Heatwave in Massachusetts impacts insect activity
With the temperature soaring this week into the mid 90's, plus a heat index that will make it feel like at least 100, we're all feeling the effects of this summer heatwave in Massachusetts. But people aren't the only one's feeling the heat. Increasing temperatures have a large impact on insect activity in Massachusetts, and all over New England.
Many pests do more than survive in extremely hot weather - they thrive. Mosquitoes, ticks, ants, and spiders all do well in warmer weather for several reasons. But the first reason most soft bodied insects thrive in warm conditions has more to do with moisture than heat. Mosquitoes, for example, breed in shallow pools of water, including puddles, damp piles of leaves, ponds, and areas with storm runoff. A rainy spring and summer followed by heat creates ideal breeding conditions, which we see firsthand, at Burgess Pest Management.
Aside from the moisture conditions, beginning in the spring, warm weather allows our trees and shrubs to bud, which provides a source of food for many insects, including ants. By consuming the protein of budding plant matter, ants are able to rapidly expand their colonies, making them more active in and around our homes.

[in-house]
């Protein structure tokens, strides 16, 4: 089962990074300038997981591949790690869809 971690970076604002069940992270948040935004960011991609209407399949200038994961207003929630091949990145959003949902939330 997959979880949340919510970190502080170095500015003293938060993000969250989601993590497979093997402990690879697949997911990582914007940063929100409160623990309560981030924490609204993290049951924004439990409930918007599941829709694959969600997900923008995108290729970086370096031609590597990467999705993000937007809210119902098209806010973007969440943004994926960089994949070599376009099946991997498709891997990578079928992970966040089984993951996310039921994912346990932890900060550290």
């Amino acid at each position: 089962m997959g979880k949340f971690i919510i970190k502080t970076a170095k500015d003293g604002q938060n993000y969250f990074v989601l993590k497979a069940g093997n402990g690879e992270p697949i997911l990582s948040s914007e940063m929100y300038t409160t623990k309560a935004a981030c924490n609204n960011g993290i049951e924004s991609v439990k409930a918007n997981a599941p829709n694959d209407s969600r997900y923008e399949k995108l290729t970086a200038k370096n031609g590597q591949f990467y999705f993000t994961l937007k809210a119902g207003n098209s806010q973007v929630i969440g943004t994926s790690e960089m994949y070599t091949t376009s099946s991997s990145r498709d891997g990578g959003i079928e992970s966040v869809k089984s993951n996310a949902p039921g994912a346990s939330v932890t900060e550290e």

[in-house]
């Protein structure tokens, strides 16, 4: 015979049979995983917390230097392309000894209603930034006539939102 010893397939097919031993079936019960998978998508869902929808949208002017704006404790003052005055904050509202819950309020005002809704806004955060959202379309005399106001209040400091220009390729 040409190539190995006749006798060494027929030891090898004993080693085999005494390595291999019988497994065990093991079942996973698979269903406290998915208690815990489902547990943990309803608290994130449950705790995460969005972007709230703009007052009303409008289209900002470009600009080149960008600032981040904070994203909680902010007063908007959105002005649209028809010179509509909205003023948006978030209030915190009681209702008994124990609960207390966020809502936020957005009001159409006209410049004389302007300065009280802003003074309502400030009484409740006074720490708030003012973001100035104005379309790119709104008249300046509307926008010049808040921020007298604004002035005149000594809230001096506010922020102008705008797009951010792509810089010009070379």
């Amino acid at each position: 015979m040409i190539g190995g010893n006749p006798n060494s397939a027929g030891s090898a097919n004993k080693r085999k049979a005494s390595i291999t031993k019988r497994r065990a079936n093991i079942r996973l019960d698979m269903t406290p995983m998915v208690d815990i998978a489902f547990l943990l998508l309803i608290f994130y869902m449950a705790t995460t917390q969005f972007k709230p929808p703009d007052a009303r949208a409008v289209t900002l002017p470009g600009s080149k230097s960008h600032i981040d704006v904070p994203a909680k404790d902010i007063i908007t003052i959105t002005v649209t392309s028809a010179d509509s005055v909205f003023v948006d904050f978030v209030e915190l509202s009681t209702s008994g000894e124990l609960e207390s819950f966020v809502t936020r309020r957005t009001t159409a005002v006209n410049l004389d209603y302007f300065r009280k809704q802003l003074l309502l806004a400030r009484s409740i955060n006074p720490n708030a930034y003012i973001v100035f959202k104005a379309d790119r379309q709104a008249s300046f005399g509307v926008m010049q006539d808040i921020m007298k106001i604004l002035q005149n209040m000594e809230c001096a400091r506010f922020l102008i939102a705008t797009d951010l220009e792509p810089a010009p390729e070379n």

When we experience a heatwave, it may cause some insects to adjust their activity levels in order to avoid extreme heat exposure. Similar to humans, some insects would rather lay low and avoid the sun during the day, before becoming active again at night. Ants may also seek refuge from the heat by coming inside our homes, where it's cooler. This also allows their soft bodies to retain moisture, which is a critical component of their survival.